Animal African Trypanosomiasis is a major constraint to livestock health and production. The disease has for years continued to contribute towards economic and developmental setback in the sub-Saharan Africa. Tsetse flies, vectors for transmission, are attracted to livestock and wildlife where they feed on blood meal contaminated by trypanosomes, the disease causing parasites. Host ageing urine has been shown to be the source of phenolic blend attractive to the tsetse. However, limited research has been carried out on the microbial communities associated with the production of the phenols. This study aimed at profiling bacterial communities mediating production of tsetse attractive phenols in mammalian urine. Urine samples were collected from disease free, African buffalo (Syncerus caffer), domestic cattle (Bos taurus) and eland (Taurotragus oryx) at Kongoni Game Valley Ranch and Kenyatta University in Kenya. Samples, for each animal species, were pooled together and left open to age at ambient conditions. Bacteriological and phenols analysis was then carried out, at 4 days ageing interval, for 24 days. Phenols analysis revealed nine volatile phenols: p-cresol, o-cresol, m-cresol, phenol, 3-ethylphenol, 3-propylphenol, 2-methyloxyphenol, 4-ethylphenol and 4-propylphenol. Eight out of nineteen bacterial isolates from the ageing urine revealed potential to mediate production of phenols. 16S rRNA gene characterization of the isolates closely resembled Enterococcus faecalis KUB3006, Psychrobacter alimentarius PAMC 27887, Streptococcus agalactiae 2603V, Morganella morganii sub.sp. morganii KT, Micrococcus luteus NCTC2665, Planomicrobium spp. sed133-2s, Ochrobactrum pituitosum AA2 and Enterococcus faecalis OGIRF. This study established that some of the phenols emitted from mammalian urine, which influence tsetse-host seeking behaviour, are well characterised by certain bacteria. Understanding profiles of bacterial communities that mediate production of tsetse attractant phenols allow the development of â€œpush-pullâ€ experimental models in vector control that combines the use of these bacteria.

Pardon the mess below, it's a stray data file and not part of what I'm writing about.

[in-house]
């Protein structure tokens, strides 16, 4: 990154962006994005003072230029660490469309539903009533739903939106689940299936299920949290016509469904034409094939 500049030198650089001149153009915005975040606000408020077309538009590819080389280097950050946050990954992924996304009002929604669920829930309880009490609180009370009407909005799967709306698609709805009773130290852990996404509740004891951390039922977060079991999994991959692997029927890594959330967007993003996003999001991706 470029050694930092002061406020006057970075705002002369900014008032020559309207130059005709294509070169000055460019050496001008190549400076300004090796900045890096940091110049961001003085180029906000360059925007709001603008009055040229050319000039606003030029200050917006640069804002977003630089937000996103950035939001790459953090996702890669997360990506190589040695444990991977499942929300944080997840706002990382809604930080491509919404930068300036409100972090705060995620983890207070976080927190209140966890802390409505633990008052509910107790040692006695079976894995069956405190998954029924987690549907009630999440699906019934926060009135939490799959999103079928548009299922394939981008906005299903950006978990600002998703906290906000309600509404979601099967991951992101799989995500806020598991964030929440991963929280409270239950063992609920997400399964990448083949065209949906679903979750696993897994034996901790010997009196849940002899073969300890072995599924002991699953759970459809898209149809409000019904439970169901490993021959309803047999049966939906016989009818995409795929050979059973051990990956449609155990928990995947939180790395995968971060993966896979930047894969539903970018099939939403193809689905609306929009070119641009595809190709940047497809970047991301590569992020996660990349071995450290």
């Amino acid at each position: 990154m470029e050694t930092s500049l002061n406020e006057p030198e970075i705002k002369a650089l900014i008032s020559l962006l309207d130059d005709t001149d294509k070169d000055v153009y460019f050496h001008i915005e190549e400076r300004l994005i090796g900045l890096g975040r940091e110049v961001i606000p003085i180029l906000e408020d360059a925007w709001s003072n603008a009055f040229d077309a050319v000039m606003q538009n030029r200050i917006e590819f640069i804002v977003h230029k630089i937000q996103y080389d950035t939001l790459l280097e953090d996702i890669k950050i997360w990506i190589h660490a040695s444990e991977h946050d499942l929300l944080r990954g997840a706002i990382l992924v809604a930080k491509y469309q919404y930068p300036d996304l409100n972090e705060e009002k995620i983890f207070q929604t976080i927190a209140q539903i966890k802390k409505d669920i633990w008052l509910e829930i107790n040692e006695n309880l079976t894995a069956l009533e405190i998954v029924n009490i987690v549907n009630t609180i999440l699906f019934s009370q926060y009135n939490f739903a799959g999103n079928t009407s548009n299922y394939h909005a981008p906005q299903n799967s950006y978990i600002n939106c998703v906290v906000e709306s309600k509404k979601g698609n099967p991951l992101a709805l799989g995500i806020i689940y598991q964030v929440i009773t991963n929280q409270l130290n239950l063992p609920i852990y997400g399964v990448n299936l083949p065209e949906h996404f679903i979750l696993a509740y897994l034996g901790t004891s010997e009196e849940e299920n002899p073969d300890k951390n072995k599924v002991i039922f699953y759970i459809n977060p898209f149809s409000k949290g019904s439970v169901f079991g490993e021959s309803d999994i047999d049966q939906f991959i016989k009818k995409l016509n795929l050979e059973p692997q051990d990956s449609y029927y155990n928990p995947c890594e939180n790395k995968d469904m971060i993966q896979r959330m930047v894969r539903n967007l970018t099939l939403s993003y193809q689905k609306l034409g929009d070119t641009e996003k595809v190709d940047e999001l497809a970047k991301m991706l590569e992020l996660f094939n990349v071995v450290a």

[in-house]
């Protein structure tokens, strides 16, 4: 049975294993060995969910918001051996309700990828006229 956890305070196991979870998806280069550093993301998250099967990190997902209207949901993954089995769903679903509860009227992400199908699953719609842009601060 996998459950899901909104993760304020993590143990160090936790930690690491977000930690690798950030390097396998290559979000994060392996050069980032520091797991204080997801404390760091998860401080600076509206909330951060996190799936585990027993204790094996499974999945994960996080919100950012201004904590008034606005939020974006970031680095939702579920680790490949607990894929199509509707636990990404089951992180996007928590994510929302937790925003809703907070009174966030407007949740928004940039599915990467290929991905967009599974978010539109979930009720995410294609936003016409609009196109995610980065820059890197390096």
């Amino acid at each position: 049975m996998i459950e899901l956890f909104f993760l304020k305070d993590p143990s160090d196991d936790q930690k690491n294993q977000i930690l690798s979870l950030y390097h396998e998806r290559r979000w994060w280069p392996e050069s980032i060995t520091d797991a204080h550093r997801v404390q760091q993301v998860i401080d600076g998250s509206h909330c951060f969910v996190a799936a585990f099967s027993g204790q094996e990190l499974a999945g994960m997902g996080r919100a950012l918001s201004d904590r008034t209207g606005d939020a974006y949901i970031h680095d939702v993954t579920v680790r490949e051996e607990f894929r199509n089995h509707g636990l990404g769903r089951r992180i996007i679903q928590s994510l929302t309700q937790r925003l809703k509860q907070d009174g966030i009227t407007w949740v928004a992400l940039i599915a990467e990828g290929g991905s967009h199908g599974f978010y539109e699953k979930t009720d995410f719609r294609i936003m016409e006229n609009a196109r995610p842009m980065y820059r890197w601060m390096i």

Keywords: Trypanosomiasis, tsetse phenols, bacteria, buffalo, cattle, eland